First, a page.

John Yard, Institute for Quantum Computing

SIC-POVMs (Symmetric Informationally Complete Positive Operator-Valued Measures) are certain extremal rank-1 projective measurements corresponding to maximal sets of complex equiangular lines as well as to minimal complex projective 2-designs. They are conjectured to exist in every finite-dimensional complex Hilbert space as orbits of generalized Pauli groups. 

Friday, November 11, 2016 — 11:45 AM to 1:00 PM EST

Title TBA

If you're coming from the Lazaridis Centre, take the 11:35am shuttle from QNC to RAC1, and they can return to QNC from RAC1 @ 1:15pm.

A light lunch will be provided.

Thursday, November 10, 2016 — 11:00 AM EST

Contextuality as a resource for quantum computation

Juan Bermejo Vega

A central question in quantum computation is to identify the resources that are responsible for quantum speed-up. Quantum contextuality has been recently shown to be a resource for quantum computation with magic states for odd-prime dimensional qudits and two-dimensional systems with real wavefunctions. The phenomenon of state-independent contextuality poses a priori an obstruction to characterizing the case of regular qubits, the fundamental building block of quantum computation.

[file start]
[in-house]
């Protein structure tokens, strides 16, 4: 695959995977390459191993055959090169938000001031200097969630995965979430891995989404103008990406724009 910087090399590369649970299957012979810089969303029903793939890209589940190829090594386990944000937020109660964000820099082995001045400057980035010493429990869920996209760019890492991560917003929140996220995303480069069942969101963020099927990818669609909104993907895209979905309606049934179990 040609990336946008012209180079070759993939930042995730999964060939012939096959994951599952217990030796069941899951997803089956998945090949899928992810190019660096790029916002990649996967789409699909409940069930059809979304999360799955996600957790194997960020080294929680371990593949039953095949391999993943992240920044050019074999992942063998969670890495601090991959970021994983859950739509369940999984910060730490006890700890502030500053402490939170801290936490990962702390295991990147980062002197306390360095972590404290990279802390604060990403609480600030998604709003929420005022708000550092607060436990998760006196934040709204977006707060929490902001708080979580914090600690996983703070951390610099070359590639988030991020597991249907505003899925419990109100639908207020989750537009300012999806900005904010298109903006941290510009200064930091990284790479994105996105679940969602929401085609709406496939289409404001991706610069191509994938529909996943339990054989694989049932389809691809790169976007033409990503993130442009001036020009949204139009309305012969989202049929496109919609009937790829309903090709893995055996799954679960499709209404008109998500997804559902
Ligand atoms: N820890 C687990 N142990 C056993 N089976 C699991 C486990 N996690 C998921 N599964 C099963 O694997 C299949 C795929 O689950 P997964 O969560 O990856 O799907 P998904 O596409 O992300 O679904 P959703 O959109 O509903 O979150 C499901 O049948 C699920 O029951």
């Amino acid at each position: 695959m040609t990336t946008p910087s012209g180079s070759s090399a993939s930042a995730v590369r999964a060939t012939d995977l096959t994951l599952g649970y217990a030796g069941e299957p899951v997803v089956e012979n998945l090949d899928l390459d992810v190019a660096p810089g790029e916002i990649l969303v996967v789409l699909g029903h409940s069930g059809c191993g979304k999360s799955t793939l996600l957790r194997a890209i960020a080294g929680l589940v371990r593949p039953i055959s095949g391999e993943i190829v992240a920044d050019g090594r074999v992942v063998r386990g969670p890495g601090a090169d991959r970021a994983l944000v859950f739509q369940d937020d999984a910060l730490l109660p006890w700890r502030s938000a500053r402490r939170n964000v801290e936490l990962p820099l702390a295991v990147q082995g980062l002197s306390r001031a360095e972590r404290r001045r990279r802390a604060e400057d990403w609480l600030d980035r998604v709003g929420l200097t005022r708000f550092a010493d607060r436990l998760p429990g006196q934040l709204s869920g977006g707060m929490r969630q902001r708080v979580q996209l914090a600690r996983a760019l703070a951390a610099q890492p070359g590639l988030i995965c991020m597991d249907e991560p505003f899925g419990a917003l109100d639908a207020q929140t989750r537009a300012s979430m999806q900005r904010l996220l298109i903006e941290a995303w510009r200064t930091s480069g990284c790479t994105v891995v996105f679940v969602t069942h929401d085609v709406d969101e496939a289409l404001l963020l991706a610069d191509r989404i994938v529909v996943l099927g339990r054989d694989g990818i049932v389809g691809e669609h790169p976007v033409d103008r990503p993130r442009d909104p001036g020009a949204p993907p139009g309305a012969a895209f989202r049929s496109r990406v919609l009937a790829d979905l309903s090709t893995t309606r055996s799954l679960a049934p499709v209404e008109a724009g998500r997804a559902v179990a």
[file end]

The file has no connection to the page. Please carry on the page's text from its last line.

Monday, November 7, 2016 — 2:30 PM EST

Quantum Engineering of Superconducting Qubits

William Oliver, Massachusetts Institute of Technology

Superconducting qubits are coherent artificial atoms assembled from electrical circuit elements and microwave optical components. Their lithographic scalability, compatibility with microwave control, and operability at nanosecond time scales all converge to make the superconducting qubit a highly attractive candidate for the constituent logical elements of a quantum information processor. 

Monday, November 7, 2016 — 11:30 AM EST

A proof of the quantum data processing inequality with a combinatorial flavour

Ashwin Nayak, Institute for Quantum Computing

The quantum data processing inequality (equivalently, the strong sub-additivity of von Neumann entropy) is a cornerstone of quantum information theory.  It has been proven in numerous ways, each proof highlighting different aspects of the property.